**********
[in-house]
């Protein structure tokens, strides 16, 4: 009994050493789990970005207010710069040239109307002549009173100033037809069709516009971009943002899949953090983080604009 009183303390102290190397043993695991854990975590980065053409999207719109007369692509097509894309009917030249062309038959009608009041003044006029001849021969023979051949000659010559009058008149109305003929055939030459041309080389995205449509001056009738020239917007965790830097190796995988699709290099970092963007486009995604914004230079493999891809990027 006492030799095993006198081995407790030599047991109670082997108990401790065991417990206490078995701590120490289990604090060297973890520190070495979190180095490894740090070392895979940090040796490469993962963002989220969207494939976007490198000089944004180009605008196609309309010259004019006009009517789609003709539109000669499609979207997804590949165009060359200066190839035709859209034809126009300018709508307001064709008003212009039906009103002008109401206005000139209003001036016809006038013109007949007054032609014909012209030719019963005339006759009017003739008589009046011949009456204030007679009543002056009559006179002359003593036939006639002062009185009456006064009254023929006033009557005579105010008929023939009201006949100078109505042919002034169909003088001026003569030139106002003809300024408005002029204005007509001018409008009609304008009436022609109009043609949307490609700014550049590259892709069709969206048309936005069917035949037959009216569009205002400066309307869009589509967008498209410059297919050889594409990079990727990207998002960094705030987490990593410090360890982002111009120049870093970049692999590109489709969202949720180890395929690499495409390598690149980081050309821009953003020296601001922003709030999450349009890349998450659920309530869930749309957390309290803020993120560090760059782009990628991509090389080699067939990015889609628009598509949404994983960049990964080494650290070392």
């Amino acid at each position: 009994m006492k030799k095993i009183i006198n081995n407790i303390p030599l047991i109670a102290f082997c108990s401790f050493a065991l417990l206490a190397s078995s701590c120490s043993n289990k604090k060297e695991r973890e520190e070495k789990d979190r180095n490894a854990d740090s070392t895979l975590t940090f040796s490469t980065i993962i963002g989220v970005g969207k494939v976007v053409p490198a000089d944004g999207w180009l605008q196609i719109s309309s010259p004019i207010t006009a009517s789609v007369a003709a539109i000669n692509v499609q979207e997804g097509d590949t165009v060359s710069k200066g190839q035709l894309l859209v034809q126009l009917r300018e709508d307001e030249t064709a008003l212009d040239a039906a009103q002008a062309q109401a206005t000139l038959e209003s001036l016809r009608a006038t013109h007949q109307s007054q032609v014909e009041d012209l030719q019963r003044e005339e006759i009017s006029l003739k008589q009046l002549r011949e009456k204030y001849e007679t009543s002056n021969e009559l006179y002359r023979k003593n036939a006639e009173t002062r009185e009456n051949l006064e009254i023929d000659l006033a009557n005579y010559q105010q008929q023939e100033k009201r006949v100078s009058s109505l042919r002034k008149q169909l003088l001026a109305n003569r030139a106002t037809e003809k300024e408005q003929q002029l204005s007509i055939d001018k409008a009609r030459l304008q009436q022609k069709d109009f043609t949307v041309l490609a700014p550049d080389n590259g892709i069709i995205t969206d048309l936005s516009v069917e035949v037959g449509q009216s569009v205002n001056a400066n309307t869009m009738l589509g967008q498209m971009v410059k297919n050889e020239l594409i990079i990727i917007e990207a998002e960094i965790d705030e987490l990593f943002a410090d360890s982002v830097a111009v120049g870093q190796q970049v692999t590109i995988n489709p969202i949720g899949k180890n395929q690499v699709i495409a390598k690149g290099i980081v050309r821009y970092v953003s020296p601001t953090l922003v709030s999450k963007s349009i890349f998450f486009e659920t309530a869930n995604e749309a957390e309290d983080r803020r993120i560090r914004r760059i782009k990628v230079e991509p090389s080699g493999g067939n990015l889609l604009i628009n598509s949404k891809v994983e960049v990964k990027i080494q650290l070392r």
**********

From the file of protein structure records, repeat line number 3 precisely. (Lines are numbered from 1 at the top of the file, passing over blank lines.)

């Amino acid at each position: 009994m006492k030799k095993i009183i006198n081995n407790i303390p030599l047991i109670a102290f082997c108990s401790f050493a065991l417990l206490a190397s078995s701590c120490s043993n289990k604090k060297e695991r973890e520190e070495k789990d979190r180095n490894a854990d740090s070392t895979l975590t940090f040796s490469t980065i993962i963002g989220v970005g969207k494939v976007v053409p490198a000089d944004g999207w180009l605008q196609i719109s309309s010259p004019i207010t006009a009517s789609v007369a003709a539109i000669n692509v499609q979207e997804g097509d590949t165009v060359s710069k200066g190839q035709l894309l859209v034809q126009l009917r300018e709508d307001e030249t064709a008003l212009d040239a039906a009103q002008a062309q109401a206005t000139l038959e209003s001036l016809r009608a006038t013109h007949q109307s007054q032609v014909e009041d012209l030719q019963r003044e005339e006759i009017s006029l003739k008589q009046l002549r011949e009456k204030y001849e007679t009543s002056n021969e009559l006179y002359r023979k003593n036939a006639e009173t002062r009185e009456n051949l006064e009254i023929d000659l006033a009557n005579y010559q105010q008929q023939e100033k009201r006949v100078s009058s109505l042919r002034k008149q169909l003088l001026a109305n003569r030139a106002t037809e003809k300024e408005q003929q002029l204005s007509i055939d001018k409008a009609r030459l304008q009436q022609k069709d109009f043609t949307v041309l490609a700014p550049d080389n590259g892709i069709i995205t969206d048309l936005s516009v069917e035949v037959g449509q009216s569009v205002n001056a400066n309307t869009m009738l589509g967008q498209m971009v410059k297919n050889e020239l594409i990079i990727i917007e990207a998002e960094i965790d705030e987490l990593f943002a410090d360890s982002v830097a111009v120049g870093q190796q970049v692999t590109i995988n489709p969202i949720g899949k180890n395929q690499v699709i495409a390598k690149g290099i980081v050309r821009y970092v953003s020296p601001t953090l922003v709030s999450k963007s349009i890349f998450f486009e659920t309530a869930n995604e749309a957390e309290d983080r803020r993120i560090r914004r760059i782009k990628v230079e991509p090389s080699g493999g067939n990015l889609l604009i628009n598509s949404k891809v994983e960049v990964k990027i080494q650290l070392r």